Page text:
Anthropolis Colloquium 2021

The Anthropolis Colloquium 2021 focuses on Envisioning Sustainable Futures for Urban Mobility. Taking place virtually on the 25/26 March from 9:30-12:00 and 14:00-16:30 CET, the Colloquium will address different perspectives and dimensions of urban mobility, its futures, technologies and innovations, and potentials to contribute to more sustainability and inclusivity.

On the first day, the sessions of Urban Mobility Futures and Mobility-as-a-Service in (Re)Evolution: Governance, Business Models & Opportunities will set the context of the colloquium with three keynote presentations, two roundtables, and the presentation of the Anthropolis Chair’s research and vision.

On the second day, the sessions Infrastructures of the Future and Sustainability Challenges for Innovation in Urban Mobility will address innovations and future requirements of mobility infrastructures, and the challenges of sustainability in the field of urban mobility. Four keynote presentations and two roundtables will provide a vast range of input and perspectives, again in contrast to the Chair’s work.

The Colloquium is facilitated through the Anthropolis Chair by IRT SystemX and CentraleSupélec. It brings the partners EDFEngieGroupe RenaultCommunauté d’Agglomération Paris-Saclay, and Nokia Bell-Labs together to work towards human-centred urban mobility.

The event will be in English only and is free of charge. We invite professionals, academics, researchers, policymakers, and students interested in Urban Mobility to join the discussions.

EDIT 30/03/2021: The event is now over. Thank you for joining. The sessions were recorded and we will publish more information soon.

EDIT 07/05/2021: The final report is now online. The recordings are available on the Anthropolis Chair YouTube Channel. We are looking forward to your feedback. 

Day 1, 25 March 2021

(all times in Central European Time | UTC+01:00)
9:30-10:15 | Words of Welcome
// Patrice Aknin, Scientific Director, IRT SystemX
// Bernard Yannou, Director Laboratoire Génie Industriel, CentraleSupélec
// Jakob Puchinger, Chair Holder
10:15-12:00 | Urban Mobility Futures
The first session sets the scene of the colloquium with a broader perspective into possible mobility futures and ways to explore or shape them. The perspective revolves around urban mobility in the context of urban life(styles), socio-technical transitions, and human-centred approaches.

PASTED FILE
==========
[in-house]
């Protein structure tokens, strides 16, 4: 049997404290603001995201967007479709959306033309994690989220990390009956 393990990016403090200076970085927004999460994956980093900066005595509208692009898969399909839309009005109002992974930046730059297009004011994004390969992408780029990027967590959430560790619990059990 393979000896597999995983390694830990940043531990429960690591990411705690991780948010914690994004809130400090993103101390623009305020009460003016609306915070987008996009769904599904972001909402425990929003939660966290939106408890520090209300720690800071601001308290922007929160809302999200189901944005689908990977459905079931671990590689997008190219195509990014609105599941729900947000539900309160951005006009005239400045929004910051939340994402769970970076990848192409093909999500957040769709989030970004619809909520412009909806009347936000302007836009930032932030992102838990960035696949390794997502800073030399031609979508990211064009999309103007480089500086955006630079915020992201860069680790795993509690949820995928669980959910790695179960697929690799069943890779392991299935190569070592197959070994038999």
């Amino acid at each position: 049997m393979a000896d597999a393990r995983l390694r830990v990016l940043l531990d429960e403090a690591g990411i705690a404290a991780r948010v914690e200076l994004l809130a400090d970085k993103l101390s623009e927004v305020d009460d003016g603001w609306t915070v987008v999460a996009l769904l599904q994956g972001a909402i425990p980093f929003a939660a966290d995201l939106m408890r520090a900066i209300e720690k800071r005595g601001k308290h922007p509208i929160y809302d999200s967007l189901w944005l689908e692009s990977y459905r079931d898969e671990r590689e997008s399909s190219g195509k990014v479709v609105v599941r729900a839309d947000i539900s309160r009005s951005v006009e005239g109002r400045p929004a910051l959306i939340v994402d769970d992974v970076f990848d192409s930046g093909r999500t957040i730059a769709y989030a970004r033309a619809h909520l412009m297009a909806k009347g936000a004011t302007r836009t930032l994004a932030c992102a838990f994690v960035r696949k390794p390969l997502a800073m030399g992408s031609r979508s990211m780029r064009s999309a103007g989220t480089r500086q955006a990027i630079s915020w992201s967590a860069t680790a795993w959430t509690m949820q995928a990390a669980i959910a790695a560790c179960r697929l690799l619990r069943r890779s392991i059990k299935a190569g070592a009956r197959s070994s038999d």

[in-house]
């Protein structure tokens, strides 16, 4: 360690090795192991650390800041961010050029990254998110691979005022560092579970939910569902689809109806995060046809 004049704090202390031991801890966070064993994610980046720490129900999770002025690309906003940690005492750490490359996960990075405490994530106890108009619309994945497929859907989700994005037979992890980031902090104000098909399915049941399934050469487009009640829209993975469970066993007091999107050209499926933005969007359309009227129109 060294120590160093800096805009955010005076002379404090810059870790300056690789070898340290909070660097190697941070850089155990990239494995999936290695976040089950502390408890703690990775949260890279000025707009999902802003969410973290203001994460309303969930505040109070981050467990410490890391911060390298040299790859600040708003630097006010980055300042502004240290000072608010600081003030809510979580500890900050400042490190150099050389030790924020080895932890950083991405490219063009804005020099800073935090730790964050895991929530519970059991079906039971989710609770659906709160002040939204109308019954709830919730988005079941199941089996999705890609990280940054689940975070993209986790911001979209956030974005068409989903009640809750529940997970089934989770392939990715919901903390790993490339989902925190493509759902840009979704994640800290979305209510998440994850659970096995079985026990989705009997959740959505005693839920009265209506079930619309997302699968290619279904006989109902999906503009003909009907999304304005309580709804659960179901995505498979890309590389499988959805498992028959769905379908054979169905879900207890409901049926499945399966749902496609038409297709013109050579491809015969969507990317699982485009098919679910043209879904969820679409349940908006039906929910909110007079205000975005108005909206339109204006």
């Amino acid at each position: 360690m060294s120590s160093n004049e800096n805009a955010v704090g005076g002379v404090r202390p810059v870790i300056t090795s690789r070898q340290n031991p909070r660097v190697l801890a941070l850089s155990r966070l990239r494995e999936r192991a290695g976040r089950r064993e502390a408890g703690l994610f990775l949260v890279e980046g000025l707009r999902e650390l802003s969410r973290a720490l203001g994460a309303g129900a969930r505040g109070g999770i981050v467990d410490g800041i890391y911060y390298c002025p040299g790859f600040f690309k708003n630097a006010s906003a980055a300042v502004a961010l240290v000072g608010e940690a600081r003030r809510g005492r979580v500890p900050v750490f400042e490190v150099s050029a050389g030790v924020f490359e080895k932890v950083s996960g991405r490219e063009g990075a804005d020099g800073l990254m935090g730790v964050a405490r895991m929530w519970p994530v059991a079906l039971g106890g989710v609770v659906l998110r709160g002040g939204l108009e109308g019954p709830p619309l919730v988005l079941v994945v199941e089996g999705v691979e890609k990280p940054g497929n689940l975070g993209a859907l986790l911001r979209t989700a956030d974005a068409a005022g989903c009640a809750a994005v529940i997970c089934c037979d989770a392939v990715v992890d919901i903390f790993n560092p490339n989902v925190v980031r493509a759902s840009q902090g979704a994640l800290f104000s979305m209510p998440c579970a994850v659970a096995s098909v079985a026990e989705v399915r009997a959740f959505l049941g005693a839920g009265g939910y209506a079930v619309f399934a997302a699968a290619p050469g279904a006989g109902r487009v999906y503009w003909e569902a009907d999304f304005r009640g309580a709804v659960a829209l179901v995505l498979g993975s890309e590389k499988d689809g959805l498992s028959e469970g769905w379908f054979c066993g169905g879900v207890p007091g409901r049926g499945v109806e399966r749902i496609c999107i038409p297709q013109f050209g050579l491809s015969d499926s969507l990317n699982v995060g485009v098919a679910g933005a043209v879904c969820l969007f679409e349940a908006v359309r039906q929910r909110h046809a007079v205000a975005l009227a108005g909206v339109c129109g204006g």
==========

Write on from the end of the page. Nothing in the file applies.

10:15-10:45 | Keynote
Futuring Mobilities in Times of Uncertainty
// Ole B. Jensen, Professor of Urban Theory, Aalborg University (Denmark)
The development of urban mobility can in many ways be said to be the key determinant factor for the development of urban morphologies. The ways in which cities have grown and developed is a function of Mobilities systems and infrastructural landscapes connecting (and disconnecting) urban nodes and agglomeration in a complex geography of proximity and connectivity. With the advent of automated technologies and networked digital network technologies the future of urban mobility seems borderless. Yet, in the sobering midst of COVID-19 the world has come to if not a halt then at least a pause, and questions about future trajectories and development patterns have fueled heated public debates. This presentation will shortly discuss the role of urban Mobilities as a vital force of the network city. Then a discussion about futures and utopian imaginaries will follow as a framework for how to think about futures. COVID-19 as a globally disruptive event will then be discussed and finally some speculative reflections on whereto this might lead is offered.
10:45-11:15 | Q&A / Break
11:15-12:00 | Roundtable
The first roundtable discussion, moderated by Flore Vallet, will provide an interdisciplinary perspective on urban mobility futures. Some of the questions will be how urban lifestyles evolve and which impacts arise for urban mobility. Further, the long-term impacts of COVID-19 on mobility will be elaborated. An outlook on emerging technologies and approaches to localise and implement the sustainable mobility transition will set the scene for the colloquium.
// Marie Sevenet, European Institute for Energy Research
// Hervé Philippe, Senior Officer at the Innovation, Digital and Territories Task Force of the Directorate General for Infrastructures, Transports and the Sea, Ministry of Transport
// Sébastien Goethals, Managing Director, Citilinks
// Tjark Gall, PhD Candidate Urban Mobility Futures, Chair Anthropolis
14:00-16:30 | Mobility-as-a-Service in (Re)Evolution: Governance, Business Models & Opportunities
The second session centres around Mobility-as-a-Service (MaaS) as one of the solutions that illustrate Urban Mobility Futures. However, we need to push the analysis and methods to identify and evaluate the pitfalls of MaaS: Economic barriers, regulatory issues, policy development and user adoption. The conceptualisation of MaaS has not yet settled. The tension in its definition remains ongoing as researchers and industrials continue to identify the implications of this integrated sustainable (shared) mobility approach to existing mobility demand-supply regimes.